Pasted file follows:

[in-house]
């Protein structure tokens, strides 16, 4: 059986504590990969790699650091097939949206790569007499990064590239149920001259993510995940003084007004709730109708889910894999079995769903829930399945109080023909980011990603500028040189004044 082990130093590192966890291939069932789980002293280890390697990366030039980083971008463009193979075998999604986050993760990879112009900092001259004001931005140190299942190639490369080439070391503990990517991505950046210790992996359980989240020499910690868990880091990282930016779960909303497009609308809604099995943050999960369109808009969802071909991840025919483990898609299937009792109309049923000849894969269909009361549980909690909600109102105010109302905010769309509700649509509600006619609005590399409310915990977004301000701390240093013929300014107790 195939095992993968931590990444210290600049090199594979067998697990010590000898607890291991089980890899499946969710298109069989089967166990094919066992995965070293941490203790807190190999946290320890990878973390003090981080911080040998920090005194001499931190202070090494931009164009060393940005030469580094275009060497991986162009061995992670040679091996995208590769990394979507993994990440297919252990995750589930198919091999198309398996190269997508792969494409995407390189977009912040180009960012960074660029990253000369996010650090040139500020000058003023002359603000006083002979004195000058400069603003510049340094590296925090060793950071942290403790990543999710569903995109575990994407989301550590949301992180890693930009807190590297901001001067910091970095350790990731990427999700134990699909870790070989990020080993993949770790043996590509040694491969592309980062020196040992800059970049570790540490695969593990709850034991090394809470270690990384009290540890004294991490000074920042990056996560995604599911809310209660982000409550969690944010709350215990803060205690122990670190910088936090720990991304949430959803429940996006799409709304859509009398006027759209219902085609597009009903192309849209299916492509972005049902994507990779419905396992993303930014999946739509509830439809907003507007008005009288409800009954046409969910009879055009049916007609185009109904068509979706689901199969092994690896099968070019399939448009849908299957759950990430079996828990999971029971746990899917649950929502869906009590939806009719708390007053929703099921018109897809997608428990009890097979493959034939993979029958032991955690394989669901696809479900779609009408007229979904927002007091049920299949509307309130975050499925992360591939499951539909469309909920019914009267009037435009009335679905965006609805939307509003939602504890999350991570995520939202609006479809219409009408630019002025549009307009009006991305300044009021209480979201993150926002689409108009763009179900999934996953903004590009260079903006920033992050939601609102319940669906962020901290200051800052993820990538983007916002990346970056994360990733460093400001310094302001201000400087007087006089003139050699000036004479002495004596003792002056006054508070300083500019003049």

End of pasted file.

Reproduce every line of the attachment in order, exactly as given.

[in-house]
């Protein structure tokens, strides 16, 4: 059986504590990969790699650091097939949206790569007499990064590239149920001259993510995940003084007004709730109708889910894999079995769903829930399945109080023909980011990603500028040189004044 082990130093590192966890291939069932789980002293280890390697990366030039980083971008463009193979075998999604986050993760990879112009900092001259004001931005140190299942190639490369080439070391503990990517991505950046210790992996359980989240020499910690868990880091990282930016779960909303497009609308809604099995943050999960369109808009969802071909991840025919483990898609299937009792109309049923000849894969269909009361549980909690909600109102105010109302905010769309509700649509509600006619609005590399409310915990977004301000701390240093013929300014107790 195939095992993968931590990444210290600049090199594979067998697990010590000898607890291991089980890899499946969710298109069989089967166990094919066992995965070293941490203790807190190999946290320890990878973390003090981080911080040998920090005194001499931190202070090494931009164009060393940005030469580094275009060497991986162009061995992670040679091996995208590769990394979507993994990440297919252990995750589930198919091999198309398996190269997508792969494409995407390189977009912040180009960012960074660029990253000369996010650090040139500020000058003023002359603000006083002979004195000058400069603003510049340094590296925090060793950071942290403790990543999710569903995109575990994407989301550590949301992180890693930009807190590297901001001067910091970095350790990731990427999700134990699909870790070989990020080993993949770790043996590509040694491969592309980062020196040992800059970049570790540490695969593990709850034991090394809470270690990384009290540890004294991490000074920042990056996560995604599911809310209660982000409550969690944010709350215990803060205690122990670190910088936090720990991304949430959803429940996006799409709304859509009398006027759209219902085609597009009903192309849209299916492509972005049902994507990779419905396992993303930014999946739509509830439809907003507007008005009288409800009954046409969910009879055009049916007609185009109904068509979706689901199969092994690896099968070019399939448009849908299957759950990430079996828990999971029971746990899917649950929502869906009590939806009719708390007053929703099921018109897809997608428990009890097979493959034939993979029958032991955690394989669901696809479900779609009408007229979904927002007091049920299949509307309130975050499925992360591939499951539909469309909920019914009267009037435009009335679905965006609805939307509003939602504890999350991570995520939202609006479809219409009408630019002025549009307009009006991305300044009021209480979201993150926002689409108009763009179900999934996953903004590009260079903006920033992050939601609102319940669906962020901290200051800052993820990538983007916002990346970056994360990733460093400001310094302001201000400087007087006089003139050699000036004479002495004596003792002056006054508070300083500019003049």